By now, you are probably aware that there’s great value in using your network during a job search. Connections correctly and frequently ask me to forward a resume in response to a posted role. These are highly desirable roles for PhDs and perhaps I know the applicant well enough to even recommend them to the hiring manager or the organization. As always, I’m happy to do this as it is an easy networking win. Unfortunately, by the time I’m asked for this easy favor, it’s usually too late as the job was posted weeks or months earlier.
I know that the hiring manager is probably already sorting through a pile of resumes and phone interviewing is well underway. They aren’t likely to entertain any new resumes unless they strike out on the first batch. Which does happen. So I’ll still send the resume with my recommendations, but I’m a little sad because I knew it was likely too late.
Getting your first, post-academia job takes time. Most graduate students and postdocs have few connections outside academia (this is a related issue – start building your network a lot earlier). Moreover, most science trainees have no idea about the many diverse opportunities that are available so they aren’t familiar with paths to pursue. I posit that it is never too early to start getting a feel for the job market and even for the positions being posted.
Here’s what I hear:
- “I can’t afford to take time off to explore the job market now”
- “I can figure out what I want to do after my next set of experiments in 3 months, 6 months, 1 year, whatever…”
- “One more paper, just one more paper”
No excuses. At least one year before you anticipate wanting a job, you should be checking job boards daily, investigating job requirements and learning the lingo of the field you’re pursuing. It’s never too early to start maintaining a current LinkedIn profile and a resume ready to submit in case you see your dream job listing. Even if a job comes when you are not ready to take it, exploring an opportunity can open doors for the future when you will be ready.
Preferably you have built enough connections to help you get your resume to the desk of a hiring manager and you apply for the dream job(s) in the first few days after the position listing appears. This is your best chance of being considered. Even better, perhaps you learn from a connection that a job is available before it’s even listed so you get your resume in before the rest of the pack. Every application and interview provides more experience for the next one.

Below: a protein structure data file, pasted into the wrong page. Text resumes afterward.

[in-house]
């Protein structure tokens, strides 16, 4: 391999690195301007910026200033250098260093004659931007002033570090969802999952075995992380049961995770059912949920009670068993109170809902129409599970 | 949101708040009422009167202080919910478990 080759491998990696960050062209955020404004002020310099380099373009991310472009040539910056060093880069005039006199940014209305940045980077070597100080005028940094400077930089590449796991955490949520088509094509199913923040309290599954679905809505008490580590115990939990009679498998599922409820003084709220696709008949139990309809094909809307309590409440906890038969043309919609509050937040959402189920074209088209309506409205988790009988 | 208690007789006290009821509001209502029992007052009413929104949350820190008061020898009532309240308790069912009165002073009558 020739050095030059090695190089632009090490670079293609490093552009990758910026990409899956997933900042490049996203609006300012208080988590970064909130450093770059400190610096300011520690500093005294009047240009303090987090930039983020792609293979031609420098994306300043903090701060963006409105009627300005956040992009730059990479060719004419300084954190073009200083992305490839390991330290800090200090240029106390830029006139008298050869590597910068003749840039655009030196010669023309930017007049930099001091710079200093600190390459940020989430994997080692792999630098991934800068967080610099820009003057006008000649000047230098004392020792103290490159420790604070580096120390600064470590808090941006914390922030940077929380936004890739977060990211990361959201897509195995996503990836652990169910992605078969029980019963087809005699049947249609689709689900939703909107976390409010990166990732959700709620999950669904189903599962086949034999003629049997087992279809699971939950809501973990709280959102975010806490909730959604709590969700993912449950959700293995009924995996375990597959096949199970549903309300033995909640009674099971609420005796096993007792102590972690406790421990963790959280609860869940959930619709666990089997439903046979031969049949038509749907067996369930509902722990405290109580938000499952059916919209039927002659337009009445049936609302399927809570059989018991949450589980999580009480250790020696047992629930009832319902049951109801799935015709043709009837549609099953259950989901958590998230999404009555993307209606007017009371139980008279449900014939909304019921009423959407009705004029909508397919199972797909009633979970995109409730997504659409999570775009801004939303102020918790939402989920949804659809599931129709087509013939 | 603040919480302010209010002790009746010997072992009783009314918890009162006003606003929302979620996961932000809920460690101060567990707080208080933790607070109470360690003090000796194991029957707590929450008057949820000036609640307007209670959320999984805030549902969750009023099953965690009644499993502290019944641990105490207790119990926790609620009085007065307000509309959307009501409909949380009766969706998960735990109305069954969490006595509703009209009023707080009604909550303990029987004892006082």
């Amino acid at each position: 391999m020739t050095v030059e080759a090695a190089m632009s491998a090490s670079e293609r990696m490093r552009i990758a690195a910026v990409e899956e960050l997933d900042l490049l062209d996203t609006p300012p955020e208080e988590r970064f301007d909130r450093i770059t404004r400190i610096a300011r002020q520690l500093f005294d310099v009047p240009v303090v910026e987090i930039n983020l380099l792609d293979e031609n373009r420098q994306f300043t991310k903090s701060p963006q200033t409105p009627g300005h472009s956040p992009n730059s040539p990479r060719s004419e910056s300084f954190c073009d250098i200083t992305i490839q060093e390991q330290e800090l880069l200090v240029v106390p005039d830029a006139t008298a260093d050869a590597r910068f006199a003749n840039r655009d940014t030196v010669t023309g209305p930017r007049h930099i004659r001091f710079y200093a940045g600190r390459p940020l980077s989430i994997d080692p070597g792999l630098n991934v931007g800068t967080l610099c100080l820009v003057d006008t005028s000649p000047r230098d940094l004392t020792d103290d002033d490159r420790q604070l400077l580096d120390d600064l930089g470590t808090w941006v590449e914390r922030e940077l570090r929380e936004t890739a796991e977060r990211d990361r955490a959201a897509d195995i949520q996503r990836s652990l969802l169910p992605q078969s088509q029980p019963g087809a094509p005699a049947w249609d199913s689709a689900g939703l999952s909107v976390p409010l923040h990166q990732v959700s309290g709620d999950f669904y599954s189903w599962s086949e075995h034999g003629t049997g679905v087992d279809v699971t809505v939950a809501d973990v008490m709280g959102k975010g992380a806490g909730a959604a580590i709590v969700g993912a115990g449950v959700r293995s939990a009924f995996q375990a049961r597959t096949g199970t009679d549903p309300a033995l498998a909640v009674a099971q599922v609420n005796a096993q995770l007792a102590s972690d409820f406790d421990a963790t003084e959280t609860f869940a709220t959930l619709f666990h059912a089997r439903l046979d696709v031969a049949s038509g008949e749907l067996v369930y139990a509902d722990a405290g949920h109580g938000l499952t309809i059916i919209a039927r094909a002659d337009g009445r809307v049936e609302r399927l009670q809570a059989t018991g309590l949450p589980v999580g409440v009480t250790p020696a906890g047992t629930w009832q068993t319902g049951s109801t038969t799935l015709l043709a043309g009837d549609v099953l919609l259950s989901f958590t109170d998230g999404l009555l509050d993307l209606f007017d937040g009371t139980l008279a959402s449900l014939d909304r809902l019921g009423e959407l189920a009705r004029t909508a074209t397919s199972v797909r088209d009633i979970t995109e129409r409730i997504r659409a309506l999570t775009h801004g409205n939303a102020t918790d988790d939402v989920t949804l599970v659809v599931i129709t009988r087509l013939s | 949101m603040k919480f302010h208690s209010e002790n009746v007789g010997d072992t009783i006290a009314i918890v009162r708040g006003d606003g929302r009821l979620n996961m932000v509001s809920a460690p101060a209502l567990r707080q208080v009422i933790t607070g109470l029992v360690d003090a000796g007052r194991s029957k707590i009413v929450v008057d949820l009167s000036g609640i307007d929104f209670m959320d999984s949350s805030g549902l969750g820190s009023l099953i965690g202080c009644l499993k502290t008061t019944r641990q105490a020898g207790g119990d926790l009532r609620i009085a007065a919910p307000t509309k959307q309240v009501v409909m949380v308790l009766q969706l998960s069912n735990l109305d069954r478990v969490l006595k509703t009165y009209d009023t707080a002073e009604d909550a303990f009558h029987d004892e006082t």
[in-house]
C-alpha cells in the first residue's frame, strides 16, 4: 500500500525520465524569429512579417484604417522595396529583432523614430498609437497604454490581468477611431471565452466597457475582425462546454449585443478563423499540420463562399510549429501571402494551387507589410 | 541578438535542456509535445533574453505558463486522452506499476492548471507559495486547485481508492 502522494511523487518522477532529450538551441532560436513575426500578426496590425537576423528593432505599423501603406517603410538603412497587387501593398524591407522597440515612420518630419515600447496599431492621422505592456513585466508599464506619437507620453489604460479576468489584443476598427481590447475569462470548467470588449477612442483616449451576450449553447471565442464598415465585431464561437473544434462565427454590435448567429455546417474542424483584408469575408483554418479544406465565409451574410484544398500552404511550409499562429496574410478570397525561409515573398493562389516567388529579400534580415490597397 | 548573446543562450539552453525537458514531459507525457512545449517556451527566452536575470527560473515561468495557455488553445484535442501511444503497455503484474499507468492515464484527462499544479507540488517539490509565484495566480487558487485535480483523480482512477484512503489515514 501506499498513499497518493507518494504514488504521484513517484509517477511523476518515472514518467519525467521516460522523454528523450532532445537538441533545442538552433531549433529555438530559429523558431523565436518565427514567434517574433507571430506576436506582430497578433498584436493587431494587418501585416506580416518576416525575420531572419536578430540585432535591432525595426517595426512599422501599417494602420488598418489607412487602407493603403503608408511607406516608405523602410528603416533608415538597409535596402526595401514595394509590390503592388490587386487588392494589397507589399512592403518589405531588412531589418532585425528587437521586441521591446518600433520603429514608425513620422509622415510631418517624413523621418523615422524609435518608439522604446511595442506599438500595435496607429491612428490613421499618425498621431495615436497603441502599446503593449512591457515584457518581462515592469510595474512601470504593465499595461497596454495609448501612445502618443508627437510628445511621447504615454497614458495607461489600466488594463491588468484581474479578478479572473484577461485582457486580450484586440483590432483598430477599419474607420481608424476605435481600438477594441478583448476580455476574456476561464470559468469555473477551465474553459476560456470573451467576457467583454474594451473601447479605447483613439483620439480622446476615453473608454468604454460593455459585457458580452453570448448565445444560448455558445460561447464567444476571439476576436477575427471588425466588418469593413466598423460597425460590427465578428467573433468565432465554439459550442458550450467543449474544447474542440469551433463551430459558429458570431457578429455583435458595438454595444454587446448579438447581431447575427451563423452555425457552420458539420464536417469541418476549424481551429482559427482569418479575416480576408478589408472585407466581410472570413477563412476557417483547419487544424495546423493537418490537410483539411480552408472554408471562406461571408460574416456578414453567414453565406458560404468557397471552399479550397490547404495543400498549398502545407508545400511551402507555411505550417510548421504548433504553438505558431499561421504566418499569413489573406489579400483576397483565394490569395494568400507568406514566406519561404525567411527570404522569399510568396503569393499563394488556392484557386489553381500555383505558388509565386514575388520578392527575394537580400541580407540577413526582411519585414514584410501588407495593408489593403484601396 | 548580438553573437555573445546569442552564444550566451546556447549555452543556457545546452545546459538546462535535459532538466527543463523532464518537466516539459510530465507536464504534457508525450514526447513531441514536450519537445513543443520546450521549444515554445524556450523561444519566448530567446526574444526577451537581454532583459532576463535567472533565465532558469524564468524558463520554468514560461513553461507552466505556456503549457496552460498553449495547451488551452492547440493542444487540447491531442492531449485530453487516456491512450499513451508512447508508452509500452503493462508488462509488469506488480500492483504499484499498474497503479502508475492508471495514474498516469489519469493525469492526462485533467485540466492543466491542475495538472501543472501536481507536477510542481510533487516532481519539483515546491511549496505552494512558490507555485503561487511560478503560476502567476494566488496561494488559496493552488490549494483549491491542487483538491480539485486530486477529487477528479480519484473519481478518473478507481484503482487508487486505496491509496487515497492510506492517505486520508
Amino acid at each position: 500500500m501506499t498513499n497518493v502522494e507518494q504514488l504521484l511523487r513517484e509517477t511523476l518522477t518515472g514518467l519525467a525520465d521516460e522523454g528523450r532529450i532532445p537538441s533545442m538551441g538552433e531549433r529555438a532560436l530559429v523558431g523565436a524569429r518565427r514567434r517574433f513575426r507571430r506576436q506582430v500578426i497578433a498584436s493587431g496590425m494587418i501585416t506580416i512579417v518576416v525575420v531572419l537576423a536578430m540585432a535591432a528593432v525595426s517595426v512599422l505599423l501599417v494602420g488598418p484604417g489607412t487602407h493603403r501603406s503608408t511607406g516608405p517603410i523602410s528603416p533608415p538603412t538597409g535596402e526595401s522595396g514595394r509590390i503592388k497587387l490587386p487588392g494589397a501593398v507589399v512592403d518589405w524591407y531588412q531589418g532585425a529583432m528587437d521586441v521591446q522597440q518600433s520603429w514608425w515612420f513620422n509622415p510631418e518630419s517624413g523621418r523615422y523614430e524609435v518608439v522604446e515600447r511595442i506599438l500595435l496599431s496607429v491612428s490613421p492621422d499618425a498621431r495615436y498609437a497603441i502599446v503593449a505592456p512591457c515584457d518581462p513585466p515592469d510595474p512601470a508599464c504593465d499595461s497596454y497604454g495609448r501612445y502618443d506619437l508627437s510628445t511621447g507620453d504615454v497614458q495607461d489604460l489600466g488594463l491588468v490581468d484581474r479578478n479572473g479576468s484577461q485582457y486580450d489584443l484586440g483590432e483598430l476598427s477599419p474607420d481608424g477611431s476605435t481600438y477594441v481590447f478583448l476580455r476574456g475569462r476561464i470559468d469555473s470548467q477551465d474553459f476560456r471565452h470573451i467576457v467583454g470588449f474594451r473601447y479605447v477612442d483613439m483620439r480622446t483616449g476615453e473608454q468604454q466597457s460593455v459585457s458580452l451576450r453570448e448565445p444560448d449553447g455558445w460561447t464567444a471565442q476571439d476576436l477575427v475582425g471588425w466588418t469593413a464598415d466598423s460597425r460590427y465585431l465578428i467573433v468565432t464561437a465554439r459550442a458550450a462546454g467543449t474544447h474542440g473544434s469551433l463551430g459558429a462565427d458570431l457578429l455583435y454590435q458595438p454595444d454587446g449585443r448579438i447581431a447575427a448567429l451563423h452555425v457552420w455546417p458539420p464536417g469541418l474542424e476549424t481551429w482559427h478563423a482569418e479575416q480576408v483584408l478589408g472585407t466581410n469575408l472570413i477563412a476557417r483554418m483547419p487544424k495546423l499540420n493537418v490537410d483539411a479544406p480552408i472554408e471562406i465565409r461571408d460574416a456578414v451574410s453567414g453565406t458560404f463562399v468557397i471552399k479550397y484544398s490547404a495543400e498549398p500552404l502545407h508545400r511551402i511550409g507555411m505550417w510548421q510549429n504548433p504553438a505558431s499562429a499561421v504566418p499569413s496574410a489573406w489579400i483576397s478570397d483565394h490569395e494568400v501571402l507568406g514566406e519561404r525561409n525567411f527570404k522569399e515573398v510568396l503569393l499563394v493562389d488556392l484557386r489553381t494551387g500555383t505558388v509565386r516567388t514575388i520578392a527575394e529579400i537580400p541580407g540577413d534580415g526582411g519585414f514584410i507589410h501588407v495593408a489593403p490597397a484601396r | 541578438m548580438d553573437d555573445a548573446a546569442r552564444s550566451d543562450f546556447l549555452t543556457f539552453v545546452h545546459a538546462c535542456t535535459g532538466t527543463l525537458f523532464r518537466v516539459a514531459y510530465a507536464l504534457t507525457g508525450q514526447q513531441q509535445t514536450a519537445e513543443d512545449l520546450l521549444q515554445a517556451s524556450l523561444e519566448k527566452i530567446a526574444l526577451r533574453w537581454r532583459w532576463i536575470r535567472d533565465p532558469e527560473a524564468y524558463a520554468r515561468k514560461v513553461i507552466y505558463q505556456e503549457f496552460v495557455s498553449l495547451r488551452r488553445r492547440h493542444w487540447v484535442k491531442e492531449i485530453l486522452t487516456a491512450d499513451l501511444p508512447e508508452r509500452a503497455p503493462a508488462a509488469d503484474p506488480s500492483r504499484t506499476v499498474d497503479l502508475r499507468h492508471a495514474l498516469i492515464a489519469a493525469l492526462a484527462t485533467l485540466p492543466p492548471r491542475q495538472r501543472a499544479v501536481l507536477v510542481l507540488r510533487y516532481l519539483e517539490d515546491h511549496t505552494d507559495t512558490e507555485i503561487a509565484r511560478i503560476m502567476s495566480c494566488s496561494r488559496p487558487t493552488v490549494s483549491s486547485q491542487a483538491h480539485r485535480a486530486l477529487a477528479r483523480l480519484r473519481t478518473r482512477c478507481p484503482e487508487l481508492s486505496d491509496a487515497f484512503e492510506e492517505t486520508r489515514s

Another option to explore what hiring managers are looking for these days and practice your interviewing skills is to register for the free AWIS Virtual Career Fair on February 10. The AWIS Career Center also offers valuable insights into STEM career options and a complimentary resume review service to ensure you are putting your best foot forward. What are you waiting for?
About the author: MASS AWIS founder and an AWIS Director, Dr. Joanne Kamens is Interim Executive Director at the Gloria Cordes Larson Center for Women and Business at Bentley University. Dr. Kamens was trained as a molecular biologist and has had a varied career in academia, pharma, biotech and nonprofit. She founded the AWIS Massachusetts chapter almost two decades ago and has been a staunch activist for diversity and inclusion in STEM. She also has a deep knowledge of STEM careers gained through her own STEM career and mentoring work. She was Executive Director of Addgene for a decade, and in that time she increased the company’s work force, diversity, and employee job satisfaction to the point it won several best place to work and diversity workplace awards during her tenure. She serves as a Director or Advisor to many STEM organizations and is currently the Chair of the Seeding Labs Board of Directors.